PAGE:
Photo: Paul ZimmerVictoria Azarenka (BLR)
The first big shock of this year’s Australian Open came on day two as Italy’s Sara Errani, the world No. 7 and quarterfinalist in Melbourne last year, lost in the first round to Carla Suarez Navarro of Spain 64 64.
It was a match riddled with unforced errors, 61 in total, and each player faced 10 break points, 14 of which were converted. Errani had her best year on the tour in 2012, reaching the final of Roland Garros as well as clinching four singles titles, putting her in the Top 10 in the rankings for the first time. Suarez Navarro finished 2012 with her third Top 50 year-end ranking.
There were no such problems for world No. 1 and defending champion Victoria Azarenka, who cruised through her first round match against Monica Niculescu (ROU) 61 64.
“I couldn't wait to get out there and play. It's been a long week preparation, so you always feel like a little bit overwhelmed before your first match,” said the defending champion, who received support from the Grand Slam Development Fund.
Serena Williams (USA), winner of the last two Grand Slams, survived an injury scare to progress through to the second round. In the fifth game of the opening set Williams badly twisted her right ankle when chasing down a wide forehand. However, she had her ankle wrapped and came back out with all guns blazing. Her opponent, Edina Gallovits-Hall (ROU), could not cope with the American’s power and Williams strolled through 60 60.
After the match, speaking about her injury, Williams said: "At that point I think I really started to focus. For me, when I was injured, I just thought, ‘Just relax. Have nothing to lose at that point, so I just started swinging freely.”
In the men’s draw, second seed Roger Federer (SUI) proved too strong for talented young Frenchman Benoit Paire. There has been much speculation regarding Federer’s form after he decided against playing in any of the warm-up tournaments, but the four-time Australian Open champion showed no sign that he was anything other than match-fit, rushing to the net at almost every opportunity and easing to a 62 64 61 victory.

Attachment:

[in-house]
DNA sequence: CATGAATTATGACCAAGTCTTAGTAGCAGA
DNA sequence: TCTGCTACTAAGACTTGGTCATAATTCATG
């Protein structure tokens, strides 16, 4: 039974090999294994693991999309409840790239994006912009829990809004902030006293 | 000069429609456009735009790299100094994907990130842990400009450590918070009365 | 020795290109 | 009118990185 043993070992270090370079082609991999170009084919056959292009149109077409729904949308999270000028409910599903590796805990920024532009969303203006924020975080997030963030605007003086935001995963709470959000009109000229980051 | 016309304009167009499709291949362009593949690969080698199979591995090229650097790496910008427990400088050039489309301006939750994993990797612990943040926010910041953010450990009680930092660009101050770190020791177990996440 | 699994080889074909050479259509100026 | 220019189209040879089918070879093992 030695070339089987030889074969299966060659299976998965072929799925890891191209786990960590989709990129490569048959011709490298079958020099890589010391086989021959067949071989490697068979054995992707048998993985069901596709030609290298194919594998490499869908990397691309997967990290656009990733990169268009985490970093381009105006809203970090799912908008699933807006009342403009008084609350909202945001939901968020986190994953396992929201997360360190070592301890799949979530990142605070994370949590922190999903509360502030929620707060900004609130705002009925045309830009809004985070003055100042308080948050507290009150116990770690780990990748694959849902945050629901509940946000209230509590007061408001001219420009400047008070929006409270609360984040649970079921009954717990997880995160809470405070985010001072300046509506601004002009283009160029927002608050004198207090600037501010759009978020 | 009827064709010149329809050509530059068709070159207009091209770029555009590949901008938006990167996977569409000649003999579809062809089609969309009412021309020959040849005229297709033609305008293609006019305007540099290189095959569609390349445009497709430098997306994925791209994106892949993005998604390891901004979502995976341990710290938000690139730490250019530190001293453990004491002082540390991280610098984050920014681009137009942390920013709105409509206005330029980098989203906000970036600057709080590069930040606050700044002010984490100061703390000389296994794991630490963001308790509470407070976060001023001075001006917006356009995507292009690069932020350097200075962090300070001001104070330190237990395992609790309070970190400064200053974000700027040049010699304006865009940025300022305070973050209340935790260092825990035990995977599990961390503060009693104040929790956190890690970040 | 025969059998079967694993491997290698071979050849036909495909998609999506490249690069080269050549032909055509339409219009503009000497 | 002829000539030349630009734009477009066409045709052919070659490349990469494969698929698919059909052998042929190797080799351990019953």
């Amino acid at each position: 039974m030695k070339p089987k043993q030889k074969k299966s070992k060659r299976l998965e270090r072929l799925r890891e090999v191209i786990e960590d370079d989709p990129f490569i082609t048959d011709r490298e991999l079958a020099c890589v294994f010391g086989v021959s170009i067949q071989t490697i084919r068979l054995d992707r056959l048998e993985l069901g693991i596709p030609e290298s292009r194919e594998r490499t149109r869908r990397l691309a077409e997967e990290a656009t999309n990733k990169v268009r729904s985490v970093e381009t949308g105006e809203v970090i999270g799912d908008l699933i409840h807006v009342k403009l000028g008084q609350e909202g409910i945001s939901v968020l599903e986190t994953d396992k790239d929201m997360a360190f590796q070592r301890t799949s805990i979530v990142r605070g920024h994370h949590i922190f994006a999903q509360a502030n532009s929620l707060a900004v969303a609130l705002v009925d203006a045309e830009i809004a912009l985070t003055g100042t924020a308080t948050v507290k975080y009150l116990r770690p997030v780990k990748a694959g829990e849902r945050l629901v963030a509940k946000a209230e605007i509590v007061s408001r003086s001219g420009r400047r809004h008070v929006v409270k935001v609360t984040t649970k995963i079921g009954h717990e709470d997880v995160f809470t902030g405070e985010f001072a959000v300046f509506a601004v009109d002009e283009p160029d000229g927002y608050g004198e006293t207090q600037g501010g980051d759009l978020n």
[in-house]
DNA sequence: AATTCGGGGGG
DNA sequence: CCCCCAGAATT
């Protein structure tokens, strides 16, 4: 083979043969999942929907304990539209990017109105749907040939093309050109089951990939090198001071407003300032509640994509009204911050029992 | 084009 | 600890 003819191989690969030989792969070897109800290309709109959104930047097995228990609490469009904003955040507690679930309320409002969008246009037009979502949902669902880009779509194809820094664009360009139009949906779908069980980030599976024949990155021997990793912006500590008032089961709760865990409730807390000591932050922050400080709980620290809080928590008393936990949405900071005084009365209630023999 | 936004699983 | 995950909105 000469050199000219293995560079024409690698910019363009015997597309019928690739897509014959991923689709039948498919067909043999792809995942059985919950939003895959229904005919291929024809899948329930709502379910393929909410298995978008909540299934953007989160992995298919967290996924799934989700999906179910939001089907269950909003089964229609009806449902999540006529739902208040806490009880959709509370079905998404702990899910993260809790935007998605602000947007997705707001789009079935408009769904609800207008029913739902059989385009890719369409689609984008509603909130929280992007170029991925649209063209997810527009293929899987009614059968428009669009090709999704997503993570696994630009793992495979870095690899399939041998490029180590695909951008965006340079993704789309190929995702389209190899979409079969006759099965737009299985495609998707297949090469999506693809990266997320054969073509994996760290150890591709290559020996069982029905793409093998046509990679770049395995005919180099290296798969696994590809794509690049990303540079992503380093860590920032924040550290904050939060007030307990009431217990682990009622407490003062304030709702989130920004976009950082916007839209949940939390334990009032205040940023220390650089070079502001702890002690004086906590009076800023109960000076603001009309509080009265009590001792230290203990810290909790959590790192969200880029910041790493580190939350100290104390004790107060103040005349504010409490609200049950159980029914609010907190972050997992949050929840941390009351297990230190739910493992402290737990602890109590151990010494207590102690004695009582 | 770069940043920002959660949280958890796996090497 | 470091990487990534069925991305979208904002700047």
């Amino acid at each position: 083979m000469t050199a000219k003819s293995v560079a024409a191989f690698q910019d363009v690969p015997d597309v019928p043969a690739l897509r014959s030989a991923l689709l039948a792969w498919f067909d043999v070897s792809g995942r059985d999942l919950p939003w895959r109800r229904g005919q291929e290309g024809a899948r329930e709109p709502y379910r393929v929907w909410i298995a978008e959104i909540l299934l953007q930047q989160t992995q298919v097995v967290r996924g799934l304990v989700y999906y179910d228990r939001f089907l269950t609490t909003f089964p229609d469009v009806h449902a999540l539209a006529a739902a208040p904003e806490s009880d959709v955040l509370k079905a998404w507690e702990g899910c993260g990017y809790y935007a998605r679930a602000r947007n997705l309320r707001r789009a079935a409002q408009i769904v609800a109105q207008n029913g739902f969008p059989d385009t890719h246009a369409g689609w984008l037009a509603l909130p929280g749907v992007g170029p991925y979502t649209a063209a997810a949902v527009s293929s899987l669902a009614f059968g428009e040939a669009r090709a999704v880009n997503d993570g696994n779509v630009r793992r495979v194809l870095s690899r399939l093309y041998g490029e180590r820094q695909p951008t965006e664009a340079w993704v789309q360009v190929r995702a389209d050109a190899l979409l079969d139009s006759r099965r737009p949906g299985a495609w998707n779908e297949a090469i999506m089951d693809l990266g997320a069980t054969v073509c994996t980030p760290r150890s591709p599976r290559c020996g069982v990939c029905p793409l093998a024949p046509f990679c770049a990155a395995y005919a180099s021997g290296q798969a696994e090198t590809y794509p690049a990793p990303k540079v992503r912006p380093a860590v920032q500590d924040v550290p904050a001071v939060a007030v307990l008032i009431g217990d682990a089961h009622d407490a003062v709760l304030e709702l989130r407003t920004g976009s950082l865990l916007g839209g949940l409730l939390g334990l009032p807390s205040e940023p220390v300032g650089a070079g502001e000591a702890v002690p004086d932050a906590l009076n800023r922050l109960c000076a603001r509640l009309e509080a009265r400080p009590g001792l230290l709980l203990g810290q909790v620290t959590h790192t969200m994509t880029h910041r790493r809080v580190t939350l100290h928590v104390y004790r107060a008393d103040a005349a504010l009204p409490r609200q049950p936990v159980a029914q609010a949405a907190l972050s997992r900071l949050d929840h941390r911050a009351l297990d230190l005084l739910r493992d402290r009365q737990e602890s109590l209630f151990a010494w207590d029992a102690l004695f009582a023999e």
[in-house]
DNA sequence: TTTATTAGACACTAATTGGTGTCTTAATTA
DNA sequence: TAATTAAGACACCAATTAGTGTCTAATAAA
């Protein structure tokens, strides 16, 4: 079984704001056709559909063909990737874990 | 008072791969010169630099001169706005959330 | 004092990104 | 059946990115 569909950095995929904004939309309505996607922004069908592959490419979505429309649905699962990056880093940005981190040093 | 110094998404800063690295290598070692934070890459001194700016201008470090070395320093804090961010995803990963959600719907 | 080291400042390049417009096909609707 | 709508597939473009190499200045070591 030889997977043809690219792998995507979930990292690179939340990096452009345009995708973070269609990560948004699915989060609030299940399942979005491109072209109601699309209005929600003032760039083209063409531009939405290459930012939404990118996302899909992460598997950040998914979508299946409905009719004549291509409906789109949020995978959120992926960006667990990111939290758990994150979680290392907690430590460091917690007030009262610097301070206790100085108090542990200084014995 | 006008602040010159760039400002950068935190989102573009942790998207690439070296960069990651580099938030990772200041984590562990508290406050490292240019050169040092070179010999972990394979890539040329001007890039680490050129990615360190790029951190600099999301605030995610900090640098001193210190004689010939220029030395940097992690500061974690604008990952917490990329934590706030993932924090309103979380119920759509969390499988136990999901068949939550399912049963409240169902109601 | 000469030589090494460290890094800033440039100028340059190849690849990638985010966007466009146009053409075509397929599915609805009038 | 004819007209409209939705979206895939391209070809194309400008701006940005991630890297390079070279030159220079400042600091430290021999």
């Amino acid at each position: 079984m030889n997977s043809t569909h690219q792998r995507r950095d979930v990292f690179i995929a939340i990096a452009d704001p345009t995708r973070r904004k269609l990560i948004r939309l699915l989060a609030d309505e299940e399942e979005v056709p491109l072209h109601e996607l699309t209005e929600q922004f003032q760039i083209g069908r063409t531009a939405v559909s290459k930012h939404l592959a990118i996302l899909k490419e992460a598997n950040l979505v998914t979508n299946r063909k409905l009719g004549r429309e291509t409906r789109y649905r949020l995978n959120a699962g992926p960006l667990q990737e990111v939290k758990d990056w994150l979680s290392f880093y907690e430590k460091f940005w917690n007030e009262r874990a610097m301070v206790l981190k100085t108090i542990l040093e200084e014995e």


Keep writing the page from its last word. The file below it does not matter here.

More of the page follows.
Britain’s Andy Murray, bidding to become the first man to win his first two Grand Slams back-to-back, was impressive in his win over Robin Haase of the Netherlands. Murray won 63 61 63 in just 97 minutes to cruise into the second round. When asked if he felt relaxed coming into this tournament, Murray said “I didn't work hard in Miami in the off season to come in and just not be focused or too relaxed or anything like that. I didn't train over there for four weeks to come here and put in a really bad performance. I plan on playing well here.”
There was also a record set on day two as Kimiko Date-Krumm became the oldest woman in history to win a main draw match at the Australian Open, and she did it in style. Up against the No. 12 seed Nadia Petrova (RUS), the 42-year-old Japanese player produced a scintillating performance to win 62 60 in a little over an hour.
“Of course I'm very happy to win today, but I don't play for the record, even (if I) lose, I'm still enjoying,” she said.
Elsewhere, there were wins for Bernard Tomic (AUS), Caroline Wozniacki (DEN), Jo-Wilfried Tsonga (FRA), Petra Kvitova (CZE) and Juan Martin del Potro (ARG).